A veteran flight attendant claims she quit her job after three years of being asked to check her weight because she was considered “too heavy”.
Duygu Karaman was subject to the confidence crushing weight checks after a colleague secretly reported her, she alleges, and claims she was even put on a weight management programme.
The 37-year-old says she would be randomly pulled aside before flights and put on the scales to see if she’d shed enough pounds, and claims colleagues would have their pay cut if weight issues persisted.
Others working for the Middle Eastern airline were also subject to the demeaning practice, Duygu claims, including one of her colleagues who she says ended up having a tummy-tuck against doctor’s advice.
The flight attendant, from High Wycombe, Buckinghamshire, eventually left the job after she claims she had three years of weight checks.
“It’s definitely not okay,” Duygu, who weighed at most 10st7lb, told The Mirror. “I was really upset for so long and then I lost my self-confidence.
“They should definitely drop this. My two or three kilo extra weight didn’t prevent me doing my job.
“I was a senior cabin crew, I knew what I was doing. I was really good at customer service, I was really good at my job.
“Emirates is really strict with their grooming policy. You never see an old cabin crew. They want pretty looking people.
“They don’t like people that speak up so they always want to get rid of the senior people.”
Duygu’s run-in with Emirates came seven years into her 10-year career at the United Arab Emirates’ flag carrier.
A member of staff complained she was “too heavy”, despite being a size 12, she says.
Duygu said: “They didn’t tell me who reported me but they weighed me and said they track everything according to BMI.
“Because I was 2kg over I was put in a weight management programme.
“They give you an A4 piece of paper which just said ‘don’t eat rice, don’t eat bread’. Stuff like that.
“They call it a nutritional department, but they didn’t give me much advice.
“It was stuff everybody knows like sleep regularly, which I can’t do because of the job.”
At first the flight attendant lost the required weight but, because she’d been noticed, she was required to keep it off for a year, she claimed.
“I’d get my weight checked unannounced before flights,” she continued.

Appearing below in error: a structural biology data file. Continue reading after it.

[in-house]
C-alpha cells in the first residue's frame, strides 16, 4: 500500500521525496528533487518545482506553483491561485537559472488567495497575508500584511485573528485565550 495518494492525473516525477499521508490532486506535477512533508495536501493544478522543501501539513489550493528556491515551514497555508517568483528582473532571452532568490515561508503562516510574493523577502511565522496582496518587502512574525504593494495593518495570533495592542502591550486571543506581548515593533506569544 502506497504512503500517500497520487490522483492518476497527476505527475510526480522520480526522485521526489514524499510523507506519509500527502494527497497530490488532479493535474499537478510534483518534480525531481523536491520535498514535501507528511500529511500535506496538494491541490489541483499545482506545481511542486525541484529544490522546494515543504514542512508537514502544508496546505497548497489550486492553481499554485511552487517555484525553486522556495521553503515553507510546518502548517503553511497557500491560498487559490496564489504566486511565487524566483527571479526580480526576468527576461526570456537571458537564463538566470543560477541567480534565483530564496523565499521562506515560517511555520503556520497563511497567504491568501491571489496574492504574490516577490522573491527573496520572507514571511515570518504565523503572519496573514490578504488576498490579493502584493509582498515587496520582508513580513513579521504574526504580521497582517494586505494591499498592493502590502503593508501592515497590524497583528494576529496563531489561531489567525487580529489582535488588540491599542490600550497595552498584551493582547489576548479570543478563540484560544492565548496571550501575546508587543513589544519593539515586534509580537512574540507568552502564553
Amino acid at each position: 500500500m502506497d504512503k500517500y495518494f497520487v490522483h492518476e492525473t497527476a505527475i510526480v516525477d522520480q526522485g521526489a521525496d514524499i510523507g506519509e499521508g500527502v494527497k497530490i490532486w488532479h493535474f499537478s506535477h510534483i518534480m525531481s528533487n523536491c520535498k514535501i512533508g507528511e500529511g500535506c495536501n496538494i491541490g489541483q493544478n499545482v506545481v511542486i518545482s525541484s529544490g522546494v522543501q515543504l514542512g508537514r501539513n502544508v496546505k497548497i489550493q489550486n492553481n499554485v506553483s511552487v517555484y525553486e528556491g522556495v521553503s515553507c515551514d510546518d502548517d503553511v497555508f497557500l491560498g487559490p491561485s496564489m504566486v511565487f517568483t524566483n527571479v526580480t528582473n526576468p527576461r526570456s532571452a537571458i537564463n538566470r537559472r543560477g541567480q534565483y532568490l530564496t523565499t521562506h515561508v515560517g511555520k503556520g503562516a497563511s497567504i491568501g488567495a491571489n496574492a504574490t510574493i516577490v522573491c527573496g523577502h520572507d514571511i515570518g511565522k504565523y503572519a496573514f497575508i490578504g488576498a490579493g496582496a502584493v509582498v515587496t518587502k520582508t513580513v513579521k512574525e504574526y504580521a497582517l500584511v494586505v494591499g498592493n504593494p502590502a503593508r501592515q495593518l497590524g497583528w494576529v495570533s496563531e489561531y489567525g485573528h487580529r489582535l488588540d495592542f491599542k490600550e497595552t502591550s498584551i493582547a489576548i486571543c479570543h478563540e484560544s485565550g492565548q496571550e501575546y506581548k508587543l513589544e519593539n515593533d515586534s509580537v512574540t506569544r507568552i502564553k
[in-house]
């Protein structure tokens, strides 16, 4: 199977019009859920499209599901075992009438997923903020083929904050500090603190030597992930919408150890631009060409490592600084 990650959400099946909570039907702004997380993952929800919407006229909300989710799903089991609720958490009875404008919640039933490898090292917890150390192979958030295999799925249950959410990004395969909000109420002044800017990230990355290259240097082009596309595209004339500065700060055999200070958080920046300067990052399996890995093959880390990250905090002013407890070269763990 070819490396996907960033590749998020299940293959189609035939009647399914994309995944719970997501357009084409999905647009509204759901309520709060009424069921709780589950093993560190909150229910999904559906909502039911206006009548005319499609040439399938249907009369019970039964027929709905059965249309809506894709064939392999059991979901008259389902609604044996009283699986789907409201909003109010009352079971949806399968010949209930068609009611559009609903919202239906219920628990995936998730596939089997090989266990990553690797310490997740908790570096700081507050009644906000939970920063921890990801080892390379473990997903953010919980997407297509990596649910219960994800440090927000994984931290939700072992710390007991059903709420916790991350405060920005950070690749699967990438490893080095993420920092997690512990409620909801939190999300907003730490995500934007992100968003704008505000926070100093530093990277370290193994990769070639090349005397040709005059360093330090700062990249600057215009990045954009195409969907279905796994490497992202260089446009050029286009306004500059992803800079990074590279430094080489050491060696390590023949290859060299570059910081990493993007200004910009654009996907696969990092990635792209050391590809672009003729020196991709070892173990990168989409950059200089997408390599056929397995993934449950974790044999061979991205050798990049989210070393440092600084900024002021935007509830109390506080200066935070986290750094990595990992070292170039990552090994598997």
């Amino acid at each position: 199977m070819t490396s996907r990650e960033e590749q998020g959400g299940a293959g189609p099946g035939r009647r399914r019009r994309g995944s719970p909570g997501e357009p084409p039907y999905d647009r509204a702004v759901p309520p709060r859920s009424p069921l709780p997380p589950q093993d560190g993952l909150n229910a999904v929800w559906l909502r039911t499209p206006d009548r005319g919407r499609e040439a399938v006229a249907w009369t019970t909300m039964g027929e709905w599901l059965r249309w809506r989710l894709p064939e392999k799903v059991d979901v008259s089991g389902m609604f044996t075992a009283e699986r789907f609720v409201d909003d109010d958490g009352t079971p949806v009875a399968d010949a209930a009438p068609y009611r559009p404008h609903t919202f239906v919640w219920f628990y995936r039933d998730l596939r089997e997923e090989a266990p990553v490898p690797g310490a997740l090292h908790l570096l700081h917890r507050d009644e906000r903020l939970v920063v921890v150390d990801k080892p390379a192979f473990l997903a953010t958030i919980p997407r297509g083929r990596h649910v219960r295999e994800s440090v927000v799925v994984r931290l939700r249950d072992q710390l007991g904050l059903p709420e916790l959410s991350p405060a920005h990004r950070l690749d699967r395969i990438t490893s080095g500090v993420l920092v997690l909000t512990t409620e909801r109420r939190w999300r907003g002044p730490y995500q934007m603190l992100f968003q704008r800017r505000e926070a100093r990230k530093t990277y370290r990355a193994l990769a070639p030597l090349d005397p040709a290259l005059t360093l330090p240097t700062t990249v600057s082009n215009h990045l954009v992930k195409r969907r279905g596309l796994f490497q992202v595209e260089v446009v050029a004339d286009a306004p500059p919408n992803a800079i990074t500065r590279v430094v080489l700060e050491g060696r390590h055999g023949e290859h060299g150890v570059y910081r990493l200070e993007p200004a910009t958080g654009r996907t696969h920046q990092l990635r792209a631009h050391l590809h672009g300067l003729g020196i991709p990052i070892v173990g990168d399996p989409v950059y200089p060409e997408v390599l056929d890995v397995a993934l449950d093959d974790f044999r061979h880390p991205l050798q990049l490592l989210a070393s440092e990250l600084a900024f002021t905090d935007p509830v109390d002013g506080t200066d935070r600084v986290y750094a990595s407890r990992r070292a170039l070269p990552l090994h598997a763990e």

“I had to go into the weight room and be checked. I tried to keep it at that weight, but sometimes I would gain one or two kilos.
“I was so upset. When they caught me on the weight checks I had to go back to zero months, and you have to remain clear for a year to be let go.”
Duygu said that she was not told she’d need to remain below a certain weight when she was hired, merely that she had to maintain good health and physical appearance.
She claimed that some of her colleagues were grounded on reduced salary because of weight issues, while one flight attendant resorted to surgery to get her weight down.
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“I left in June 2019,” Duygu continued. “I got called into the office to get my weight checked but I said ‘no more’ and I resigned.
“I am a bit happier, but I think I stayed too long in that job. I was having adaptation problems living on the ground.
“Now I am studying to be a dietician at the University of Reading.”
Anadolu Agency via Getty Images)
Emirates is the biggest airline in the Middle East and the fourth largest in the world.
It was set up in 1985 with the backing of the Dubai royal family.
An Emirates spokesperson said: “As a global airline, we treat the wellbeing of our employees with the highest priority, and we believe being fit and healthy, both physically and mentally, is an important aspect in them carrying out their duties safely and effectively.
“We’re proud of our colleagues who form Emirates’ cabin crew and are working in safety critical roles to maintain the quality of operations and service Emirates is known for.
“We do not comment on specific, confidential cases of existing or past employees.”